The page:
bridal veil

Asparagus declinatus
greenish immature fruit (Photo: Sheldon  Navie)
habit (Photo: Sheldon Navie)
close-up of mature fruit showing its black seeds (Photo: Michael  Moerkerk)
habit with tuberous root system (Photo: Michael  Moerkerk)

Fern with long, smooth stems, twining up to 2.5m, leaves are soft, needle-like, grey-green to 20mm long, occurring in groups of 3. Flowers are small, greenish-white, solitary or in pairs on short stalks.
Fruit are spherical or ovoid, up to 8-15mm in diameter and ripen from green to pale bluish-grey or whitish-translucent, containing 2-14 seeds. Roots are a dense mat of fibrous rhizomes, with clusters of thick bulb-like ribbed tubers to 6 cm long; stems arise from the length of the rhizomes.

Common names 
Also known as: asparagus fern, bridal creeper, pale berry asparagus fern, South African creeper,
Flowering time 
Mainly Winter
Native to southern Africa
State declaration 
Category 3 - Must not be distributed or disposed. This means it must not be released into the environment unless the distribution or disposal is authorised in a regulation or under a permit.
Council declaration 
As per State Declaration
Known distribution 

This species is naturalised in some parts of southern Australia. Most populations are located in the coastal areas of south-eastern South Australia (including Kangaroo Island), but it is also naturalised in the coastal districts of south-western Western Australia and in western Victoria. It’s not yet recorded in Queensland


This species is primarily found in coastal environs and urban bushland in temperate regions. It is also a potential weed of open woodlands, closed forests, roadsides, waterways, disturbed sites and waste areas


A creeping or climbing plant (growing up to 2-3 m tall) with short-lived (i.e. annual) twining stems and long-lived (i.e. perennial) underground stems (i.e. rhizomes) and tubers.

Impact and control methods 

It is a highly invasive and aggressive environmental weed that can successfully out-compete and displace native flora. Its dense, underground, tuberous root masses prevent the recruitment and regeneration of native plants and its aboveground stems smother ground-dwelling plants and shrubs. Hence, bridal veil (Asparagus declinatus) has the potential to become a severe threat to biodiversity in heavily infested areas.

Stem and leaves 

The slender twining stems are short-lived (i.e. annual) and die back over summer, after fruit are produced. These stems produce many side-branches that bear numerous small 'leaves' (i.e. cladodes) and have a somewhat fern-like appearance.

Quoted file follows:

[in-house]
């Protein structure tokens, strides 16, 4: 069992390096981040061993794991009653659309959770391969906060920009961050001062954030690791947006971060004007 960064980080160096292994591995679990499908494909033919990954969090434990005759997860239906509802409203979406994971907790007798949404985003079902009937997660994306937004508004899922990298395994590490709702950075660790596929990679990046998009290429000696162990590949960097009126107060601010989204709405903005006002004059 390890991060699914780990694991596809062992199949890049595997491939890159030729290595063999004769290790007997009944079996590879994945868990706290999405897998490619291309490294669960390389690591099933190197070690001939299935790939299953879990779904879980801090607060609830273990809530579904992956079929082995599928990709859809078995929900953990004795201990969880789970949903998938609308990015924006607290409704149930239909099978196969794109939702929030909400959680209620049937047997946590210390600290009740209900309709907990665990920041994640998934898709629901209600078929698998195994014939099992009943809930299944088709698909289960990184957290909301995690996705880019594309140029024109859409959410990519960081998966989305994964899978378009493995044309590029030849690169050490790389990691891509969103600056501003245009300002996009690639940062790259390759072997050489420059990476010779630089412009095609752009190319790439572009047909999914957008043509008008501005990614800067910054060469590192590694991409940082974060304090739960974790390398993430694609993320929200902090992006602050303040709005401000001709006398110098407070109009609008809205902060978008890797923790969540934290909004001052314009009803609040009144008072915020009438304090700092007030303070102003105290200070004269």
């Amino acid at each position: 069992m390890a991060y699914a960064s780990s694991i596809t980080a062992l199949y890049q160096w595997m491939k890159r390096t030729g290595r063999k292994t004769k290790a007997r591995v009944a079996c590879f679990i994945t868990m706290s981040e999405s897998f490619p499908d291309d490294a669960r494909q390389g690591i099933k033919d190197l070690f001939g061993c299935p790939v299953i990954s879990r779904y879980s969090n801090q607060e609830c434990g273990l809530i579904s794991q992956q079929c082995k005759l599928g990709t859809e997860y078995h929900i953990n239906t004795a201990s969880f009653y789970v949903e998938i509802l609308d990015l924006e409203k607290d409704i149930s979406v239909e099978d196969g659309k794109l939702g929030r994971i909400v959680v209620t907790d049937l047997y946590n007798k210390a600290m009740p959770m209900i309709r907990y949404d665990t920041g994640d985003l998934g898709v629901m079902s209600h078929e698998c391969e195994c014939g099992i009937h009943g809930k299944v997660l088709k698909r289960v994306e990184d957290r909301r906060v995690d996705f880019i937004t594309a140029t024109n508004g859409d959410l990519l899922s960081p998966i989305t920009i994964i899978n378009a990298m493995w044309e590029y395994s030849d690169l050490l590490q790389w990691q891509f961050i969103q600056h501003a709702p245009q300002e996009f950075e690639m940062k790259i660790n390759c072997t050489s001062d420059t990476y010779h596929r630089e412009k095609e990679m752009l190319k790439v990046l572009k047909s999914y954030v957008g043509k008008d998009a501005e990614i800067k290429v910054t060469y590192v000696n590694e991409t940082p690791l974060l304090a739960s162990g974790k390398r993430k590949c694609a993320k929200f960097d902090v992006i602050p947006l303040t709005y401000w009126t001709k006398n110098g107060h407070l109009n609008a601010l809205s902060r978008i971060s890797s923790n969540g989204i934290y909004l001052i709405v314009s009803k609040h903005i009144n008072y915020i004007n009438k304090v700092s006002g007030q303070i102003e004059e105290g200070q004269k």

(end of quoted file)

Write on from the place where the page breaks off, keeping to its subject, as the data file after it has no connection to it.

The 'leaves' (i.e. cladodes) are actually modified flattened stems that have taken over the appearance and function of leaves. The true leaves are reduced to small bract-like scales at the base of the cladodes. The narrow (i.e. linear), needle-like 'leaves' (5-20 mm long and 0.5-1.5 mm wide) are somewhat greyish-green or bluish-green in colour and grouped in threes along the stems. They are also hairless (i.e. glabrous).

Flowers and fruits 

The small flowers (5-8 mm across) have six 'petals' (i.e. perianth segments or tepals) and six yellow stamens. The 'petals' (i.e. perianth segments or tepals) are white, sometimes with greenish or brownish coloured markings. These flowers are borne singly in the forks (i.e. axils) of the scale leaves, along with a group of three cladodes. flowering occurs mainly during winter (i.e. during July and August).
The fruit is a rounded (i.e. spherical) or egg-shaped (i.e. ovoid) berry (8-15 mm long and about 7 mm wide) that turns from green to pale bluish-grey or whitish in colour when as it matures. These fruit contain 2-14 seeds and are present from later winter through to mid summer (i.e. from August to January). The seeds are black in colour and 2.5-3.5 mm long.

Reproduction and dispersal 

This plant reproduces by seed and also vegetatively via its creeping underground stems (i.e. rhizomes) and tubers.
The seeds are dispersed by birds and other animals, and in dumped garden waste. The creeping underground stems (i.e. rhizomes) and tubers are also spread in dumped garden waste and during soil movement.